Then, in Easter, a small miracle happened. I was skiing to Kjettberget with my son Pål, a summit near my mountain cabin where we often ski, but never see anybody else. Today, to our surprise, a man was at the cairn when we arrived. This turned out to be Johannes, he told us that he had started bagging 2000 meter summits in Norway. I then mentioned that if he joined my expedition to Jan Mayen, he would get the most inaccessible of all 2000 meter peaks in Norway! I still had to plan for 9 participants, but I had a very slight hope that Johannes would not end up saying no like so many I had already asked. On May 3rd. Johannes was confirmed and the budget for our trip was finally in good balance, just one month before departure. Greg, myself and the 4 UK participants would be refunded about NOK 3000 upon arriving in Svalbard.

The team In this way, our final expedition team was:

Richard McLellan, responsible for UK participation. Denise McLellan, wife and (climbing) partner.

Tony Jenkins, UK participant.              Chris Ottley, UK participant.

Jukka Nurminen, from Finland.           Johannes Nygaard, from Gausdal.

Fredrik Brun, from Bergen.            Arnt Flatmo, from Sunnmøre.

Greg Slayden, from Seattle.            Petter Bjørstad, organizer.

Seil Norge had chosen a top-rate crew of three:

Mats, Kjell Erik and Johannes, (left to right).

The trip begins.

Day -1, Thursday, June 6th. I travel to Svalbard.
Several things had to be purchased in Longyearbyen. With people scheduled to arrive in the afternoon on Friday, it would indeed be a gamble to get everything in a couple of hours, then leave Saturday morning. A late flight would then possibly delay our departure. I therefore decided to arrive on Thursday, and get the local buying under control before the group would arrive. I flew up on an SAS flight that had several seats occupied by Cellos, a music festival as well as this being a long holiday (Monday off), explained why tickets (unfortunately) were expensive. I figured that an extra hotel night would be well worth the added margins to secure a timely departure.
The shopping was actually a bit harder than expected. Where do you find 25 liter containers for water? At last, I discovered 2 containers at the local gas station, they were supplemented by 3 10 liter containers to make a total of 80 liter. Next, gas cartridges for the mountain stoves. Somewhat surprisingly, most stores carried 3-season, not 4-season (or winter) mix. I picked up the propane for our planned common cooking on Jan Mayen and most issues were now under control. I stayed at the somewhat rustic Mary-Ann's Polarrigg. I made friends with the reception and we agreed that they should offer us a reasonable deal for an overnight Saturday to Sunday when we planned to return. Finally, I made a reservation for 10 to have dinner on Friday night (1930) at Kroa. This should be a good way to kick off our expedition.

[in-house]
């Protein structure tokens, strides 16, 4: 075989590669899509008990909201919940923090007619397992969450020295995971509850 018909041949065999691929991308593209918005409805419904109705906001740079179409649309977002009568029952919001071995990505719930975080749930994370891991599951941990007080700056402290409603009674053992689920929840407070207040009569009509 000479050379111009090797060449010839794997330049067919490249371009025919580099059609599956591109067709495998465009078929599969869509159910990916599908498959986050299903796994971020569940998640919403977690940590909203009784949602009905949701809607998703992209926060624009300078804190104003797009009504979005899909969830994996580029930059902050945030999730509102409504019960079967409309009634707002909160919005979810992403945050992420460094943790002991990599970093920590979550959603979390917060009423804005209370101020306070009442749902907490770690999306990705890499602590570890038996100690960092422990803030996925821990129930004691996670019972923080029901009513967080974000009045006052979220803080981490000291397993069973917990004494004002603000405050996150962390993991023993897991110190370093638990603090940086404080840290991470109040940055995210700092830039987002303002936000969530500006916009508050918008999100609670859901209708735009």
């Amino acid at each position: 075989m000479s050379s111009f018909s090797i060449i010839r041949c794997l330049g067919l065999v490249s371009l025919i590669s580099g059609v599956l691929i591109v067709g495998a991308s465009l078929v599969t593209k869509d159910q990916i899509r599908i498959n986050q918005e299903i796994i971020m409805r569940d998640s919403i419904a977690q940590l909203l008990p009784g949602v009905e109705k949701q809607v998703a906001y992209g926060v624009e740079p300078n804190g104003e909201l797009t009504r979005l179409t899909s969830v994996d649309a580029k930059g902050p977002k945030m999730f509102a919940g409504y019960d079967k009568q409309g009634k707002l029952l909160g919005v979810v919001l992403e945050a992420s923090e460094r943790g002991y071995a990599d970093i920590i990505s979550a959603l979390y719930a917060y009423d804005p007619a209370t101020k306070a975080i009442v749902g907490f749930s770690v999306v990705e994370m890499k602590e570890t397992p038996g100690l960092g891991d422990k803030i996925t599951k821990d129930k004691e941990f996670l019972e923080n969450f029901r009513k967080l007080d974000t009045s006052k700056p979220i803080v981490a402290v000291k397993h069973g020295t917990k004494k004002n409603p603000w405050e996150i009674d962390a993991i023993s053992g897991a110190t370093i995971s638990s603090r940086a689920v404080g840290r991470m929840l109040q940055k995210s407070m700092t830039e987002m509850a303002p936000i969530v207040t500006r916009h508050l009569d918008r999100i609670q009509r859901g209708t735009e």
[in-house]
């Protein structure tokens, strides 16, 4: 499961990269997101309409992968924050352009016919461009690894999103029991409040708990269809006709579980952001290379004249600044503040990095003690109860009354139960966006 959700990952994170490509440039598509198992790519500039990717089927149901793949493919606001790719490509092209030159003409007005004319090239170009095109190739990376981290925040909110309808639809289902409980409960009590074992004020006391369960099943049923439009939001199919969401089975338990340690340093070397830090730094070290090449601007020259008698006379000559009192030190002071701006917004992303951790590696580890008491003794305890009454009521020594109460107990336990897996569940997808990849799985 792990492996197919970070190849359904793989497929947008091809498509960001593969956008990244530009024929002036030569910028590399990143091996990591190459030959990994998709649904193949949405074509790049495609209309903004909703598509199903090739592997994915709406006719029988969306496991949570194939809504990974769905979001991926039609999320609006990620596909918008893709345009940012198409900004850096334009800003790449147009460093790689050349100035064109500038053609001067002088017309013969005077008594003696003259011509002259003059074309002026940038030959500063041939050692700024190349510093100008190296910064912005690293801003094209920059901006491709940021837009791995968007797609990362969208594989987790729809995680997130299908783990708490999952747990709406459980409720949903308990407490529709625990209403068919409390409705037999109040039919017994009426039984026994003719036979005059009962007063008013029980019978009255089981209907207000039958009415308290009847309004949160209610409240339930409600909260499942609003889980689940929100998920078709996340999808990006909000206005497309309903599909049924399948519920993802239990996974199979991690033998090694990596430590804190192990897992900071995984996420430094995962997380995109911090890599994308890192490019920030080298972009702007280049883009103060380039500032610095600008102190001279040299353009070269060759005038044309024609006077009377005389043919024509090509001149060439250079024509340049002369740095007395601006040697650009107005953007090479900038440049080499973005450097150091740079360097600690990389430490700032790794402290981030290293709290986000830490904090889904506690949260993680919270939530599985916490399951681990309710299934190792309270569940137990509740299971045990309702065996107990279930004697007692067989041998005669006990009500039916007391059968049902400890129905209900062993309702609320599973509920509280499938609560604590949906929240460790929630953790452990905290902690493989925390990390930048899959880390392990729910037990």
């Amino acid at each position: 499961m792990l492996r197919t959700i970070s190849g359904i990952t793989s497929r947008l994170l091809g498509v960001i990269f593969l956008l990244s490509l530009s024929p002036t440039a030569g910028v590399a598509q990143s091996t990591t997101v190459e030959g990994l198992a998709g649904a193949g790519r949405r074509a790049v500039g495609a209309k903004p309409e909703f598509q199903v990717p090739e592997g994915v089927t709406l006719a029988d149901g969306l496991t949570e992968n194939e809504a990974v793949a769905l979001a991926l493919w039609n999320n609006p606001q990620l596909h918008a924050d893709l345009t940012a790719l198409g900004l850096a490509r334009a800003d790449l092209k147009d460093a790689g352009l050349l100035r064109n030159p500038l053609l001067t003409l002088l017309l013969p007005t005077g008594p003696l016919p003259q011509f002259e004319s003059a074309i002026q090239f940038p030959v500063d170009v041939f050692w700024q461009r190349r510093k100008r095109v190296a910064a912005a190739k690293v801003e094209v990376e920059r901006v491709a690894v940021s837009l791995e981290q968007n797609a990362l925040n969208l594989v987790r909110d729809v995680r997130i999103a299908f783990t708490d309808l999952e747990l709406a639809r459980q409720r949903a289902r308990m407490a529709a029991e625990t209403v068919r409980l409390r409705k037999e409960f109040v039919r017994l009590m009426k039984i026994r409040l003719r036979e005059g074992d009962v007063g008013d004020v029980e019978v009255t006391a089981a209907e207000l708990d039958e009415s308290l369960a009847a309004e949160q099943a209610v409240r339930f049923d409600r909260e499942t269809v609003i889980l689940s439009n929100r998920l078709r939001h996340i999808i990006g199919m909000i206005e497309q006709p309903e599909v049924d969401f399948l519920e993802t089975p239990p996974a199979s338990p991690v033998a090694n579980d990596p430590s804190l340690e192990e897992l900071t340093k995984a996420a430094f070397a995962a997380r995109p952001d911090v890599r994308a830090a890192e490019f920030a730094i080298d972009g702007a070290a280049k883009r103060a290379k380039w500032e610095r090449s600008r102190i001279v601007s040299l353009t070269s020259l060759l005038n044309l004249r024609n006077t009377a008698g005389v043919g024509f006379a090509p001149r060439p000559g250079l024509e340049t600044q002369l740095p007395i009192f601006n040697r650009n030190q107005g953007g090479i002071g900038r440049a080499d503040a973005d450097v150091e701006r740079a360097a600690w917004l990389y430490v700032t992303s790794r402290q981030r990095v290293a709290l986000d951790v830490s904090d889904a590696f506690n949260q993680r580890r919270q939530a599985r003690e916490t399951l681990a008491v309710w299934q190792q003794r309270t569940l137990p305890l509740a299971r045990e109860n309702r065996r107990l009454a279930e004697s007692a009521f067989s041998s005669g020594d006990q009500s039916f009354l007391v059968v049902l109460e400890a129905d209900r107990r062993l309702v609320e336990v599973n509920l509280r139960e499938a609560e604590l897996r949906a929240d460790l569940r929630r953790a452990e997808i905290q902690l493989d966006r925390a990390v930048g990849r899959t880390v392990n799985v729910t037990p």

Day 0, Friday, June 7th. The team arrives.
Both SAS and Norwegian were on schedule and by 1400 everyone were at the boat with all baggage. Our skipper, Mats came with SAS and the only man missing was Johannes, he should arrive with a very late (midnight) flight. All our provisions arrived and needed to be repacked and checked against the list specifying every item. Arnt and I started this work. It was tedious and complicated as the food delivered did not keep the same items in the same box. Thus 8 kilo of flour might be scattered across 4 different boxes, implying that we needed to check almost everywhere for each type or item on the shopping list. Mats announced that we should depart at 0800 the next morning, that people should prepare for a late breakfast, no need to get up early. We then all met at Kroa and had a nice evening with good food and arctic beer.

Day 1, Saturday, June 8th. We sail from Longyearbyen.
I woke up around 0800 and immediately noticed that we were not sailing. Why? A check with Mats revealed that the flight that got in at midnight with our third crew-member Johannes, had left most of its baggage behind, including our dry-sacks, our dehydrated food for the mountain, all the personal gear that Johannes needed for the trip etc. Since it was Saturday, no stores would open before 1000.